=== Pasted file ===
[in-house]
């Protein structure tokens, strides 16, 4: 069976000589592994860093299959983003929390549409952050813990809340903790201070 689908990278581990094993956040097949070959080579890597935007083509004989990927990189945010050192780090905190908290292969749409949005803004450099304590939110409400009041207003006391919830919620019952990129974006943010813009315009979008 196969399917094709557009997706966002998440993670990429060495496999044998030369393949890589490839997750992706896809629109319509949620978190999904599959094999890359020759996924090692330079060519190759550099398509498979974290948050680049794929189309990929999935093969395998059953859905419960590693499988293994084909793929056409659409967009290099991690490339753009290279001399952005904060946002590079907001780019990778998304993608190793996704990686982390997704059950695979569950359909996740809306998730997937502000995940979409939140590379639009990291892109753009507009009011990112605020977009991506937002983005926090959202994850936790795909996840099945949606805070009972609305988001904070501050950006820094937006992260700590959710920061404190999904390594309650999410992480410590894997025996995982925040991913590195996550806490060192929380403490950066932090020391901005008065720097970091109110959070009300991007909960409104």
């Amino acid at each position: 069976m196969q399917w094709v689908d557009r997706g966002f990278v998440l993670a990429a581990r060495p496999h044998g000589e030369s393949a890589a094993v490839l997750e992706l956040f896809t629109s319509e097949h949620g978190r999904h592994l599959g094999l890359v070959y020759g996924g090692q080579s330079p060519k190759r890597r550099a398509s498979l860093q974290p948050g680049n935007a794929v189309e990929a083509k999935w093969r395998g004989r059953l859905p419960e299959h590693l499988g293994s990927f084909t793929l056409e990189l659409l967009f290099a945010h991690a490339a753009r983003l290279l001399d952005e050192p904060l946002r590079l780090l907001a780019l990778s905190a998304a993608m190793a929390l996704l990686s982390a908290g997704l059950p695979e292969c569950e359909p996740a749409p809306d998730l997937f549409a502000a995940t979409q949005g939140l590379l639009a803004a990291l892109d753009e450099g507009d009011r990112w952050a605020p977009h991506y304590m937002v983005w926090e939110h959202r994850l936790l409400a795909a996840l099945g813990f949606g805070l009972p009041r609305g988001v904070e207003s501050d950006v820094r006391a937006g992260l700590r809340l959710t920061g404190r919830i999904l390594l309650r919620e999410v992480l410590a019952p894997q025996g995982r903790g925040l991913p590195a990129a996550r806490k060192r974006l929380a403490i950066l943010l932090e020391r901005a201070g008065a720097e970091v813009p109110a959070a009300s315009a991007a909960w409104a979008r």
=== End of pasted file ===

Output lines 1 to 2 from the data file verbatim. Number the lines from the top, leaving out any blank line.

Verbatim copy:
[in-house]
């Protein structure tokens, strides 16, 4: 069976000589592994860093299959983003929390549409952050813990809340903790201070 689908990278581990094993956040097949070959080579890597935007083509004989990927990189945010050192780090905190908290292969749409949005803004450099304590939110409400009041207003006391919830919620019952990129974006943010813009315009979008 196969399917094709557009997706966002998440993670990429060495496999044998030369393949890589490839997750992706896809629109319509949620978190999904599959094999890359020759996924090692330079060519190759550099398509498979974290948050680049794929189309990929999935093969395998059953859905419960590693499988293994084909793929056409659409967009290099991690490339753009290279001399952005904060946002590079907001780019990778998304993608190793996704990686982390997704059950695979569950359909996740809306998730997937502000995940979409939140590379639009990291892109753009507009009011990112605020977009991506937002983005926090959202994850936790795909996840099945949606805070009972609305988001904070501050950006820094937006992260700590959710920061404190999904390594309650999410992480410590894997025996995982925040991913590195996550806490060192929380403490950066932090020391901005008065720097970091109110959070009300991007909960409104």